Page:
Learning for Life

Research underpins our approach to improving educational outcomes.

Adopting an evidence-based approach to our work allows us to develop and deliver programs and support that responds effectively and efficiently to the needs of the disadvantaged children, young people, families and communities we help. Research and evaluation helps us to measure the outcomes and assess the effectiveness of our support and programs.

We have just released the fourth in our series of research reports: Improving the educational outcomes of disadvantaged young Australians: The Learning for Life program.  This landmark report presents new data showing that highly disadvantaged students in Australia are achieving significantly improved educational outcomes through their participation in our Learning for Life program.

What is Learning for Life?

Your support is important

Your support is important

What is Learning for Life?

The Smith Family’s Learning for Life program recognises that disadvantaged children need extra support to stay at school and go on to further studies or a job. Learning for Life helps create better futures for children in need by providing:

  • financial assistance from a sponsor to help disadvantaged families afford the cost of their child’s education; 
  • support from a Learning for Life Program Coordinator to connect the child and their family to local learning opportunities and other supports; and 
  • access to Smith Family educational programs to help children get the most out of their school years.

Disadvantaged students start behind and stay behind.

Today in Australia too many disadvantaged young people are performing poorly at school. Large gaps in educational achievement, based on students’ backgrounds, are apparent in the first year of school. These gaps grow as young people move through school, resulting in large proportions of young adults from disadvantaged backgrounds not positively moving onto employment or further study.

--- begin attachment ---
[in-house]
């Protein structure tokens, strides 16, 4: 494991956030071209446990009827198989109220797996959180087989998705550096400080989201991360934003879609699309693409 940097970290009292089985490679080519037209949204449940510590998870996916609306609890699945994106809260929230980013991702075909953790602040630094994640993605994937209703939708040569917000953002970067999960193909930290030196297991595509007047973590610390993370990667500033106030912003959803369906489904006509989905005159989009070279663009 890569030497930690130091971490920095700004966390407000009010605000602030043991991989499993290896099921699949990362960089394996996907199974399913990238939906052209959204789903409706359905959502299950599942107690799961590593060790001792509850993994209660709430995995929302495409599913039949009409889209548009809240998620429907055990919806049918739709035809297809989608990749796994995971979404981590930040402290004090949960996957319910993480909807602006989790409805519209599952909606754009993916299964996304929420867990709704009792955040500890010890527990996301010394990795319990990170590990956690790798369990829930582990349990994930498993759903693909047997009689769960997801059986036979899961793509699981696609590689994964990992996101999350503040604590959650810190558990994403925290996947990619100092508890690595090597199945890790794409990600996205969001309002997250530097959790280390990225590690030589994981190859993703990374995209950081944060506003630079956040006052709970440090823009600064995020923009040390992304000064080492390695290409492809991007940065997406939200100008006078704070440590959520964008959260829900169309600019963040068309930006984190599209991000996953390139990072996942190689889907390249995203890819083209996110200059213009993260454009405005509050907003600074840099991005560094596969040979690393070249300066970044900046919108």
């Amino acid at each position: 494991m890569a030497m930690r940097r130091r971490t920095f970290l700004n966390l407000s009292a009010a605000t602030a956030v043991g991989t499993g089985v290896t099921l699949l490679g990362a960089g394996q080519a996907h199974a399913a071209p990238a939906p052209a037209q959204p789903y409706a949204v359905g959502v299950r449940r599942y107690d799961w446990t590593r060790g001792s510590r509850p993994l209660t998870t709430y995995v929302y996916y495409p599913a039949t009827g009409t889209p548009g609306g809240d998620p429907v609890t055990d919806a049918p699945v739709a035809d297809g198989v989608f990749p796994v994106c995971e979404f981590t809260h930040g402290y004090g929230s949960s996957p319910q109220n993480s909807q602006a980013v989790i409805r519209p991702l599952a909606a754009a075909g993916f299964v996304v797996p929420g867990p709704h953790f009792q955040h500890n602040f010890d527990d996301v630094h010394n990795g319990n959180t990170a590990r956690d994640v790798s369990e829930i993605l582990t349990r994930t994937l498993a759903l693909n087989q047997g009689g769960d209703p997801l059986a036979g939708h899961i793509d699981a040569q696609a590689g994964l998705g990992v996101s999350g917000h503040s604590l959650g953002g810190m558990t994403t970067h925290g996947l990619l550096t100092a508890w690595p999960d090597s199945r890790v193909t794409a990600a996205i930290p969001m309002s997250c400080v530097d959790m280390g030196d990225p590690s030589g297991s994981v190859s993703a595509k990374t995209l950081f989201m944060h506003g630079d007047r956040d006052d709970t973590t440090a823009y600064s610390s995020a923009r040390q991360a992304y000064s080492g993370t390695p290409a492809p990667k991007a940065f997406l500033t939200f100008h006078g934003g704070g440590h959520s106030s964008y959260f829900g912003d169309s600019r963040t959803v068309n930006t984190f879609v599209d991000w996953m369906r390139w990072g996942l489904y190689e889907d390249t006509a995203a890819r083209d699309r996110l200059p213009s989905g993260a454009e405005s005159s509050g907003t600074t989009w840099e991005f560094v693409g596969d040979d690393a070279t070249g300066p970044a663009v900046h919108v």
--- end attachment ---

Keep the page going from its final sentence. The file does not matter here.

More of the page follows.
The data we’ve gathered over the last four years demonstrates our approach – intervening early and providing long-term educational support for very disadvantaged young people – is working.

Close up photo of Bailey standing

The Smith Family is successfully tackling Australia's poor educational performance.

Bailey outdoors with books

The Smith Family is successfully tackling Australia's poor educational performance.

Educational attainment is an important predictor of a person’s future employment, income, health and welfare prospects. In 2015, we are also proud to report that more than four-in-five (84 percent) former Learning for Life students who left the program in Years 10, 11 or 12, were engaged in employment, education or training, a year after leaving the program.

We are delivering outcomes beneficial to the long-term economic and social wellbeing of young people and for national productivity and social cohesion. We know Learning for Life is not the only answer to Australia’s educational challenge – but it is certainly making an important contribution.

With this report we hope to highlight Australia’s poor educational performance as a national challenge which now must be addressed. The Smith Family can offer a scalable solution for children in need, and we hope to receive strong support for our Learning for Life program as a result.